• People will shop local and support their independents – The successful independents have been very good at adapting their offer in the crisis and really engaging in support of their local customers.  I believe there will be a lot more emphasis that people put on supporting these independent businesses and shopping local. 
  • Retail Phoenix from the flames – There will always be a physical retail/leisure/F&B sector in the UK but there will be some clear winners and losers that emerge.  Some businesses will be rendered flightless (excuse the analogy) and be left to wither in the embers, struggling with business models that are unsustainable moving forward. Other businesses will adapt and survive.  
  • The death of retail browsing? The old ‘retail therapy’ rule book will need to be ripped up. Conversion rates should increase as people make visits with a clear purpose, and average basket sizes will increase as shopper frequency will be down and customers will be unable to try before they buy (due to the changing rooms being unavailable). This will result in an increase in returns and in the challenge retailers face on getting this returned stock sold.  
  • Retail Property is broken, and it needs Landlords and tenants to fix it – Both parties need to share the pain out of the current crisis. There has to be a recognition that Landlords still have bills to pay and so withholding rent for an extended period of time may not be acceptable.  This crisis will drive a fundamental re-correction in retail rents in order to take account of the new function of retail and ongoing rental sustainability.  There also needs to be a drive for more flexible leases where both parties share in the upside but share the pain of depressed performance.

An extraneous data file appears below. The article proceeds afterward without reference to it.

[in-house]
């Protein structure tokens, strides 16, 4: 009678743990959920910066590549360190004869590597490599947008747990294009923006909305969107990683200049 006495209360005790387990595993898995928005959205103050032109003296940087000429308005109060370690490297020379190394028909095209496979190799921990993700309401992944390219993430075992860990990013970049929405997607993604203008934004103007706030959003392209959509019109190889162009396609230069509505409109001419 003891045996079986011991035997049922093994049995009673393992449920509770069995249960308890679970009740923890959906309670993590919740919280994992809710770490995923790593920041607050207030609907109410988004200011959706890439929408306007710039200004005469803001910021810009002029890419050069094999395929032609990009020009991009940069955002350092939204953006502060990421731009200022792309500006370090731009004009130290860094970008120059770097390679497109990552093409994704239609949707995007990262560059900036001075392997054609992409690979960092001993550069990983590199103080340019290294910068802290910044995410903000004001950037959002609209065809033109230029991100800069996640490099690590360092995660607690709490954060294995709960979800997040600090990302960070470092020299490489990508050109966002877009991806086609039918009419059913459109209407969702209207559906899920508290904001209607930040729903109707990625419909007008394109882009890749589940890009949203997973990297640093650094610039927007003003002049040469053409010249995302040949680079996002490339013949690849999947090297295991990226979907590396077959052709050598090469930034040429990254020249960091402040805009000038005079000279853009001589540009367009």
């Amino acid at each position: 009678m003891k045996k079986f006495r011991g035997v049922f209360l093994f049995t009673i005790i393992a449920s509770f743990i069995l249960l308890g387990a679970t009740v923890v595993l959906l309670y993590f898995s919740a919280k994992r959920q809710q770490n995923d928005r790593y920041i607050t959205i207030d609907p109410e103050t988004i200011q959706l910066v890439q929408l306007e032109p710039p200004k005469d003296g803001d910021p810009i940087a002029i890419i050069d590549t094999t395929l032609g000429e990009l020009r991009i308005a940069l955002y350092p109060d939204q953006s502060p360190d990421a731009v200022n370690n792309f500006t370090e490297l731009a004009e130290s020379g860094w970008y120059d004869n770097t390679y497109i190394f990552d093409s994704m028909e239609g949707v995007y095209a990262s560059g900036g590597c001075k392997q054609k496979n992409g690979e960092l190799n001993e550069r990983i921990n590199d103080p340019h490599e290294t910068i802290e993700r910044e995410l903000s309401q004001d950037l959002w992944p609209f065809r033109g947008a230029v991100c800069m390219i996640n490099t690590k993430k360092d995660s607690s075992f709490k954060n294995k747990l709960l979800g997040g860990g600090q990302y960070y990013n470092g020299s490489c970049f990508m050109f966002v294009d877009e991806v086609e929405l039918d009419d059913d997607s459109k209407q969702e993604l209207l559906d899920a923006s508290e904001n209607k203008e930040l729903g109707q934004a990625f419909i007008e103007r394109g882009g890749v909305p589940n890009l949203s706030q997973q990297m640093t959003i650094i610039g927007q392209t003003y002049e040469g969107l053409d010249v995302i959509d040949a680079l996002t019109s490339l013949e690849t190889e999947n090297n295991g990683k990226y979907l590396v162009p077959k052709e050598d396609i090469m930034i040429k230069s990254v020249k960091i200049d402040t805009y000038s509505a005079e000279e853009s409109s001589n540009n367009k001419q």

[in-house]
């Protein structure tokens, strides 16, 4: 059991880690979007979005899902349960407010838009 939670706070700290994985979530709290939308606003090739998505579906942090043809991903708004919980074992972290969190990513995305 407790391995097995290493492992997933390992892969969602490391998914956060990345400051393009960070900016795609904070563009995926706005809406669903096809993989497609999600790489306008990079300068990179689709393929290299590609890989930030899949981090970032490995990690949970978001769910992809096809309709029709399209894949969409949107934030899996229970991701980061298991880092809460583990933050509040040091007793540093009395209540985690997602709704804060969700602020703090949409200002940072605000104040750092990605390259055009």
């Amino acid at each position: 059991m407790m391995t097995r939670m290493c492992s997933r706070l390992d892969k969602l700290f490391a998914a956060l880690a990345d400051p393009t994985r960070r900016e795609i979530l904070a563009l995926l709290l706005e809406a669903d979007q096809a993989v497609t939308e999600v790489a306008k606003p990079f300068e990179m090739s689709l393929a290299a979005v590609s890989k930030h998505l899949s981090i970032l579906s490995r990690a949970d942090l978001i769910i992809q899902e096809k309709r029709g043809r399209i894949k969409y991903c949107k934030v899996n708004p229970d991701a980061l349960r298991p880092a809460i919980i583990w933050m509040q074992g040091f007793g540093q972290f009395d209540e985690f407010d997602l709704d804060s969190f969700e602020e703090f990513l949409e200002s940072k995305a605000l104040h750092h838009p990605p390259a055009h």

• Staycation havoc – With businesses encouraging staff to take holiday, people wanting a change of scenery from their home, and continued uncertainty on the opening up of international borders (and who will be around to take us to foreign climes) this can only mean that everyone will be holidaying in this country in 2020.  My advice, particularly if you have children, is to get your October half term and Xmas trips booked as soon as possible as prices are likely to go through the roof. 
Have you planned your staycation?
  • We will be better prepared for next time – This may be a once in a lifetime event (or longer) but be sure that UK plc will need to become a little more self-sufficient in certain areas – particularly with regards necessary medical supplies.  Who is to say that some forms of manufacturing won’t come back to our shores?
  • It will be an employers’ market – to a certain degree.  With too many candidates chasing too few roles the big challenge will be efficiently filtering applications.  This is where, as a recruiter, we can do our big value add to hiring managers and HR teams.   This will also mean that candidates will have to be more on point throughout the process than they have ever been, from their CV and covering letter, to interview skills – again, something we are well placed to support.